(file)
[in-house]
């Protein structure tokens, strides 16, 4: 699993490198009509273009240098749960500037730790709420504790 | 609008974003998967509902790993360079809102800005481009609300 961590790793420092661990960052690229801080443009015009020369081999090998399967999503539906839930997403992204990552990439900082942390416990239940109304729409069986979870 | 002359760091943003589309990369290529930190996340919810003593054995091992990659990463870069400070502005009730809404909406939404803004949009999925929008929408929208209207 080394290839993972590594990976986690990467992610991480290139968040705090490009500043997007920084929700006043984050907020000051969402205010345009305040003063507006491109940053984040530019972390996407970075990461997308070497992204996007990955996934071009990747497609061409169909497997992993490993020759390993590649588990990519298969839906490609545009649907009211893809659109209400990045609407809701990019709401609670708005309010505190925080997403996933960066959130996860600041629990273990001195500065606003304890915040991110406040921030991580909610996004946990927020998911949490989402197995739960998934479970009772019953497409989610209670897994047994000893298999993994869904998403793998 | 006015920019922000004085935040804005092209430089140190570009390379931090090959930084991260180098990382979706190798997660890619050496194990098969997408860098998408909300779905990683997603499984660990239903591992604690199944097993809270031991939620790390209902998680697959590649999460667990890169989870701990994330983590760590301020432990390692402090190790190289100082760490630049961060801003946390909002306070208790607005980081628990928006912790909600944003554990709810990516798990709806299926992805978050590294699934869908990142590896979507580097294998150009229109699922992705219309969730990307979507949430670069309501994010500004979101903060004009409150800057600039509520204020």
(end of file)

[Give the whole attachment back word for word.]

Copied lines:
[in-house]
């Protein structure tokens, strides 16, 4: 699993490198009509273009240098749960500037730790709420504790 | 609008974003998967509902790993360079809102800005481009609300 961590790793420092661990960052690229801080443009015009020369081999090998399967999503539906839930997403992204990552990439900082942390416990239940109304729409069986979870 | 002359760091943003589309990369290529930190996340919810003593054995091992990659990463870069400070502005009730809404909406939404803004949009999925929008929408929208209207 080394290839993972590594990976986690990467992610991480290139968040705090490009500043997007920084929700006043984050907020000051969402205010345009305040003063507006491109940053984040530019972390996407970075990461997308070497992204996007990955996934071009990747497609061409169909497997992993490993020759390993590649588990990519298969839906490609545009649907009211893809659109209400990045609407809701990019709401609670708005309010505190925080997403996933960066959130996860600041629990273990001195500065606003304890915040991110406040921030991580909610996004946990927020998911949490989402197995739960998934479970009772019953497409989610209670897994047994000893298999993994869904998403793998 | 006015920019922000004085935040804005092209430089140190570009390379931090090959930084991260180098990382979706190798997660890619050496194990098969997408860098998408909300779905990683997603499984660990239903591992604690199944097993809270031991939620790390209902998680697959590649999460667990890169989870701990994330983590760590301020432990390692402090190790190289100082760490630049961060801003946390909002306070208790607005980081628990928006912790909600944003554990709810990516798990709806299926992805978050590294699934869908990142590896979507580097294998150009229109699922992705219309969730990307979507949430670069309501994010500004979101903060004009409150800057600039509520204020």